History of Psychology 2008

History of Psychology
Psychology 414

Fall 2008
December 1
This is an ADVANCED course if taken for the Psychology Major. For the course to count as an advanced course in the major, you need to have had the prerequisites — 5 courses in psychology.
William M. Mace
Office: Life Sciences 212A
Office Hours:
MWF 10 – 11:30 am
Thursday 2 – 3 pm

and by Appointment
Extension: X2343
E-Mail: william.mace@trincoll.edu

Required Reading

  • All on line

On World Wide Web — Just a click away when you are reading this syllabus on the World Wide Web.

  • Archives of the History of Psychology
  • Two of the early journals to publish articles that became important in the history of psychology are the Journal of Philosophy, Psychology, and Scientific Methods (begins in 1904) and Mind (begins in 1876). The Trinity library has access to electronic versions of both of these going back to their very first issues. I cannot put a direct link to them on the syllabus. To get them, you need to go first to the Trinity Library, which is linked here, then search the catalogue for the journal. Once you have found the entry in the catalogue, you’ll see that one of the listings is for the JSTOR electronic version. Then you can click on that and open the door to a resource that was much more difficult to look at in the past.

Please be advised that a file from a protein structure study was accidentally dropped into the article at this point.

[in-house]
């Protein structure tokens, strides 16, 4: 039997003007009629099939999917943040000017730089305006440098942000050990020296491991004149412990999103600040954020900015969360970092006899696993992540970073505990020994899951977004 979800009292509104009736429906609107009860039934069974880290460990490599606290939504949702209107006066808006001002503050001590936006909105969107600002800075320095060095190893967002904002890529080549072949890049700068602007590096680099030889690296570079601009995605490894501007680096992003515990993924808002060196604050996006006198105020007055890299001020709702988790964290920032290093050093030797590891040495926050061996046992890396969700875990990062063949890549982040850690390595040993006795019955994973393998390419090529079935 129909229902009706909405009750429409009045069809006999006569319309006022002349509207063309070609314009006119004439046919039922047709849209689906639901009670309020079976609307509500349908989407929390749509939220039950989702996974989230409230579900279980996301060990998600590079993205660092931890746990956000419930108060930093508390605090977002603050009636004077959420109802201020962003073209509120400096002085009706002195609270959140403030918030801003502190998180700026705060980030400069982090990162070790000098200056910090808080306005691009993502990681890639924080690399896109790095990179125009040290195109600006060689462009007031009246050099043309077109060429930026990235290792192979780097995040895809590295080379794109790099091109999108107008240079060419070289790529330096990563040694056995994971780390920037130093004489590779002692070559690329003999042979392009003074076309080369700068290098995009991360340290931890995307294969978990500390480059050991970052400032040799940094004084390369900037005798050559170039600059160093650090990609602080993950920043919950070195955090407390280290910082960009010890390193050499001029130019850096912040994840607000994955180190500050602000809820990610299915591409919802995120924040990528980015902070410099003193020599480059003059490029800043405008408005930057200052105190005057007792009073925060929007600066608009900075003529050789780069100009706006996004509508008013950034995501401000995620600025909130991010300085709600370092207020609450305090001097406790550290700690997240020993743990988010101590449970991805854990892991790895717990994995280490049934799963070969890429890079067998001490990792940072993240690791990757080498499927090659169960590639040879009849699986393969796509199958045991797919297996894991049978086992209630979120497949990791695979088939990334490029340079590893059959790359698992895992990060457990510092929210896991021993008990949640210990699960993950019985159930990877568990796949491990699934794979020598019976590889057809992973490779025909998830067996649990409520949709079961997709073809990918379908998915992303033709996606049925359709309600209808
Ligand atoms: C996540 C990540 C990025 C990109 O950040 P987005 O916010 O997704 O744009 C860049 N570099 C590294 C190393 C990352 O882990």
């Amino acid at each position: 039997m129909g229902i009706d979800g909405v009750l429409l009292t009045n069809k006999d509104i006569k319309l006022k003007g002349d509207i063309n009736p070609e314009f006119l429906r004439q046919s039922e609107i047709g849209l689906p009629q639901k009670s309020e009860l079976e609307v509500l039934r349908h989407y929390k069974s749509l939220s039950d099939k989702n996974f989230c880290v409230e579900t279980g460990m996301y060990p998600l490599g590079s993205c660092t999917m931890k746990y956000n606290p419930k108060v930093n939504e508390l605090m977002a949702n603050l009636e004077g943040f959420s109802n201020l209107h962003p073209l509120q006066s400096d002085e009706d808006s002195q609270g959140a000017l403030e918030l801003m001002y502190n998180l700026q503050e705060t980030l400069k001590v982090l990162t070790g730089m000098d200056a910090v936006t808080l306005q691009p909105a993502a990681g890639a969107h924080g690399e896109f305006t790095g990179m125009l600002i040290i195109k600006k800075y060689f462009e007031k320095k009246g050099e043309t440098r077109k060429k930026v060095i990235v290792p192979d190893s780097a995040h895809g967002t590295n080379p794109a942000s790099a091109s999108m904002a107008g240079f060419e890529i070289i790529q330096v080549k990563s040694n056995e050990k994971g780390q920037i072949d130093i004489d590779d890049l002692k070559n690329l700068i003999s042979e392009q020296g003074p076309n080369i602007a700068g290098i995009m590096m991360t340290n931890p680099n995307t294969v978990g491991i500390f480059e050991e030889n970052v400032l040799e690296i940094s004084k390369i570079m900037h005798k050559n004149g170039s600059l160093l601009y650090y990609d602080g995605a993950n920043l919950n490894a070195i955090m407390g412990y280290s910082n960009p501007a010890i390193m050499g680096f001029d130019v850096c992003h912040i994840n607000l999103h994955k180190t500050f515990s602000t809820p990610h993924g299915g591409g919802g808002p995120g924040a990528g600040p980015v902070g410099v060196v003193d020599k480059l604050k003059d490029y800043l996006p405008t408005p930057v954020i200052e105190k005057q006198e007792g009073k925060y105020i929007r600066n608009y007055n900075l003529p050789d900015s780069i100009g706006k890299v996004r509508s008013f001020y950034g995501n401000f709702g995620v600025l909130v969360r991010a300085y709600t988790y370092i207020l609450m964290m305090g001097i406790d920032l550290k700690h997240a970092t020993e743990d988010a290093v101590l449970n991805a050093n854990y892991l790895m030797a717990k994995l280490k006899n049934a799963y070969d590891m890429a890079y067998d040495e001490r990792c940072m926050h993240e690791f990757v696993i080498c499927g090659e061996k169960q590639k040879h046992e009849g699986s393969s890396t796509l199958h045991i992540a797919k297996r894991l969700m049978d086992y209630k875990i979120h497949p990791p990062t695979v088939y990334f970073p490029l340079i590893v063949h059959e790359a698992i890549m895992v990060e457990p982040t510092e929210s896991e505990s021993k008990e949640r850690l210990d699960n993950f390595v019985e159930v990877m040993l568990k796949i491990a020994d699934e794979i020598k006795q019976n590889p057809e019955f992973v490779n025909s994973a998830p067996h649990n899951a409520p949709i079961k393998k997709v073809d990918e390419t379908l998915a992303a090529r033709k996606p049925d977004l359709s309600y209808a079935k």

• PsycInfo. The main database for articles in psychology. It also must be accessed through the Trinity Library. Go to “Trinity Online Resources” and then, under “All Resources by Title,” find Psycinfo.
  • Journal of the History of the Behavioral Sciences. A main journal specializing in history, mostly of psychology. Just type in the name of the journal in the Trinity catalogue listing on the library home page. Indicate that it is a journal title. Electronically available from 1989. Older issues are in hard copy on the C Floor of the library.
  • The American Psychological Association. This page (past the Home page) lists the Divisions of the APA, to show you just how many subdivisions there are in American psychology. Under “More info” at Divisions 4 and 11, you can get a brief history of various divisions.
  • The Association for Psychological Science. Why does this organization exist?

Expanded History of Psychology Reading List. May be read on the World Wide Web by clicking here.

Classics in Psychology
Huge archive of online books and articles. Indispensable for this course
Course Work

Grades will be based on written work and class participation. Class participation 25%, 75% written work (papers).